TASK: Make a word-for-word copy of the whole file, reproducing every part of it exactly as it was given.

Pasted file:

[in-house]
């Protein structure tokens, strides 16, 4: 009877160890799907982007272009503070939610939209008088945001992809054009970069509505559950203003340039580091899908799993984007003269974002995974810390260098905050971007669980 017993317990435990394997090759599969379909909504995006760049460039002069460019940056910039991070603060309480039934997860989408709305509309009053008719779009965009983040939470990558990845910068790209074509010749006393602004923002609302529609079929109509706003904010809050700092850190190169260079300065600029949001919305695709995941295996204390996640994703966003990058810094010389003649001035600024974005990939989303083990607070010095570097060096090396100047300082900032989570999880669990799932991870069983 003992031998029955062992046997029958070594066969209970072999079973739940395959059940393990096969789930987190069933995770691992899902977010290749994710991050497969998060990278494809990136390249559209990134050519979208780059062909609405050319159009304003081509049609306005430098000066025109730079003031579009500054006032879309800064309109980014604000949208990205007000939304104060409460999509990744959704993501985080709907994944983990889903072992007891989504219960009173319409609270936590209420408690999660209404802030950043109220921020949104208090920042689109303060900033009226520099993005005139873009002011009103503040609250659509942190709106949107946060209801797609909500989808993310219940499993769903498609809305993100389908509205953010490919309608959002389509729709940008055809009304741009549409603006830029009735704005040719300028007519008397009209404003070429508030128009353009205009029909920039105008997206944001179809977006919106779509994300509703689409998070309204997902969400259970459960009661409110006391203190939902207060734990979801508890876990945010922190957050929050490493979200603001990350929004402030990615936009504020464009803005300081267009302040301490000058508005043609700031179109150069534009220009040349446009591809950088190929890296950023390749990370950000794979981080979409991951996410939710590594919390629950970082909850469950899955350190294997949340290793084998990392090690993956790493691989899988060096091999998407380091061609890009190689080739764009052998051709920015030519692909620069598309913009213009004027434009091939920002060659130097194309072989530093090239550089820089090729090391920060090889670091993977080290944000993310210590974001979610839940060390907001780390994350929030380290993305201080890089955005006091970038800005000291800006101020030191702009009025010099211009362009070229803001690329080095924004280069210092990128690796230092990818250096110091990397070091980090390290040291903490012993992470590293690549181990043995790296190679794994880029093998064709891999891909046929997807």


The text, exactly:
[in-house]
């Protein structure tokens, strides 16, 4: 009877160890799907982007272009503070939610939209008088945001992809054009970069509505559950203003340039580091899908799993984007003269974002995974810390260098905050971007669980 017993317990435990394997090759599969379909909504995006760049460039002069460019940056910039991070603060309480039934997860989408709305509309009053008719779009965009983040939470990558990845910068790209074509010749006393602004923002609302529609079929109509706003904010809050700092850190190169260079300065600029949001919305695709995941295996204390996640994703966003990058810094010389003649001035600024974005990939989303083990607070010095570097060096090396100047300082900032989570999880669990799932991870069983 003992031998029955062992046997029958070594066969209970072999079973739940395959059940393990096969789930987190069933995770691992899902977010290749994710991050497969998060990278494809990136390249559209990134050519979208780059062909609405050319159009304003081509049609306005430098000066025109730079003031579009500054006032879309800064309109980014604000949208990205007000939304104060409460999509990744959704993501985080709907994944983990889903072992007891989504219960009173319409609270936590209420408690999660209404802030950043109220921020949104208090920042689109303060900033009226520099993005005139873009002011009103503040609250659509942190709106949107946060209801797609909500989808993310219940499993769903498609809305993100389908509205953010490919309608959002389509729709940008055809009304741009549409603006830029009735704005040719300028007519008397009209404003070429508030128009353009205009029909920039105008997206944001179809977006919106779509994300509703689409998070309204997902969400259970459960009661409110006391203190939902207060734990979801508890876990945010922190957050929050490493979200603001990350929004402030990615936009504020464009803005300081267009302040301490000058508005043609700031179109150069534009220009040349446009591809950088190929890296950023390749990370950000794979981080979409991951996410939710590594919390629950970082909850469950899955350190294997949340290793084998990392090690993956790493691989899988060096091999998407380091061609890009190689080739764009052998051709920015030519692909620069598309913009213009004027434009091939920002060659130097194309072989530093090239550089820089090729090391920060090889670091993977080290944000993310210590974001979610839940060390907001780390994350929030380290993305201080890089955005006091970038800005000291800006101020030191702009009025010099211009362009070229803001690329080095924004280069210092990128690796230092990818250096110091990397070091980090390290040291903490012993992470590293690549181990043995790296190679794994880029093998064709891999891909046929997807």